# Prove that language is not regular using pumping lemma

Could anyone tell me If I can prove regularity of given language using pumping lemma like I did below? If my prove is wrong could anyone tell me how to prove that the language is not regular using pumping lemma?

$$L = \left\{ a^{n}b^{i}c^{n}\in L \mid (m,n,i >=0)\ and\ ((m +n)\%3 = 0 ) \ and\ ( m + n >= i ) \right\}$$

I suppose that the language is regular. I know that $i,m,n >= 0$ so I will choose word from the language $w = b^{p}c^{3p}$. The condition $(m + n) \% 3 = 0$ should be fulfilled since $\forall p >= 1 : 3p \%3 = 0$.

$$|w| >= p$$

$$\underbrace{bbbb....b|}_p\underbrace{cccc......c}_{3p}\$$ Now i can decompose $w$ as $w=xyz$ with $\lvert y\rvert\geq1$ and $\lvert xy\rvert\leq p$. $$x = b^{l},\ l\ge 0 \\y =b^{k} \,,k\ge 1 \\ z = b^{m}c^{3p} \,,m\ge0 \\(l+k+m=p) \ and\ (l+k \leq p)$$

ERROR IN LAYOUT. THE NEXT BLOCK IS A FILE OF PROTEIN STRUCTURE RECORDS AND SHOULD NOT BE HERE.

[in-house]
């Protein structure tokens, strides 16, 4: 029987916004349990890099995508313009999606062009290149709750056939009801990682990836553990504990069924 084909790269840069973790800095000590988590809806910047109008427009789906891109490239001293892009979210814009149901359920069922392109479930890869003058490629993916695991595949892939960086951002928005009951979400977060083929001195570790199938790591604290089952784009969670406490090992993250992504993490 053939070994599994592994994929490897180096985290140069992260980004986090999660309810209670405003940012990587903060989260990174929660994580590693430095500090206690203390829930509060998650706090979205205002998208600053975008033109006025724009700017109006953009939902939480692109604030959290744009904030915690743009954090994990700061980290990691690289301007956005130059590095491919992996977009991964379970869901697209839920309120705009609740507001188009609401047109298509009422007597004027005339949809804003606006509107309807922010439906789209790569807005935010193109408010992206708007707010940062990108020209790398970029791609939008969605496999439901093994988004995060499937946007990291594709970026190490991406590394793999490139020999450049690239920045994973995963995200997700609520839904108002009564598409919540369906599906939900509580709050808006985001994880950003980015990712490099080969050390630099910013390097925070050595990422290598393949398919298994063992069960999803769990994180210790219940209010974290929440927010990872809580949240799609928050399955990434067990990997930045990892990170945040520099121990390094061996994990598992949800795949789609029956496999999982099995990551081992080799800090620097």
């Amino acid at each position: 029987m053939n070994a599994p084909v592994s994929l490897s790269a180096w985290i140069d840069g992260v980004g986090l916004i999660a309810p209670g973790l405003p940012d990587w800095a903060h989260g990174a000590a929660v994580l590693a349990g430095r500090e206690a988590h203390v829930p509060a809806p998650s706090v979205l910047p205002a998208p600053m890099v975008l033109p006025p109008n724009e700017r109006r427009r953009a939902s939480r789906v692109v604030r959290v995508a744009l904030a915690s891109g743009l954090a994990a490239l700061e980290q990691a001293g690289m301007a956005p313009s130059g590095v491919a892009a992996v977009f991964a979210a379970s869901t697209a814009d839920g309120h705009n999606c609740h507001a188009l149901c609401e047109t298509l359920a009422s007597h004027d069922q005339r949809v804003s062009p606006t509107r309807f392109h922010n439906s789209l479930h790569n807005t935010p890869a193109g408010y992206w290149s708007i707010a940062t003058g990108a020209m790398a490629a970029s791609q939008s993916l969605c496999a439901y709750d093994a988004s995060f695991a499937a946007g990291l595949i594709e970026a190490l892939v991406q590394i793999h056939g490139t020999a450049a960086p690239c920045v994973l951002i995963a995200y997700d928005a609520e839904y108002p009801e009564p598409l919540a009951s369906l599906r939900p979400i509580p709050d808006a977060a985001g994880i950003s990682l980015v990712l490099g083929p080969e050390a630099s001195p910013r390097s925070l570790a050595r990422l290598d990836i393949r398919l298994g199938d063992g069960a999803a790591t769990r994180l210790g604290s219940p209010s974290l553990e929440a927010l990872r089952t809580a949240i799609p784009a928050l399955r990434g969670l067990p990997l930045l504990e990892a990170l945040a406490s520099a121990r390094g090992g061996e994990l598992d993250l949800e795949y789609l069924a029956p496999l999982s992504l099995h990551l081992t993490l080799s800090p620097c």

I'll try to pump $i$ so the word won't be in language $xy^{i}z$

If I put $i = \frac{3p+1}{k}$ then i get: $$b^{l}b^{{k}{\frac{3p+1}{k}}}b^{m}c^{3p} = b^{l}b^{3p+1}b^{m}c^{3p}$$ which is not from the L because the amount of b is greater than c.

• Are you sure $3p+1$ will always be divisible by $k$? – Rick Decker Dec 23 '16 at 17:16
• @RickDecker Does it matter? Because the k will be canceled by another k so in the end there only 3p + 1? – kvway Dec 23 '16 at 19:10
• This is a nearly valid proof that the language is not regular. (In fact, proving that a language is not regular is the way the pumping lemma is usually used - it can't be used to prove that a language is regular) The one change I'd make is to address @RickDecker's complaint above: set $i$ equal to just $3p+1$ - forget the division. Since $k \geq 1$, you're guaranteed to have too many "b" characters. – Daniel Martin Dec 24 '16 at 6:46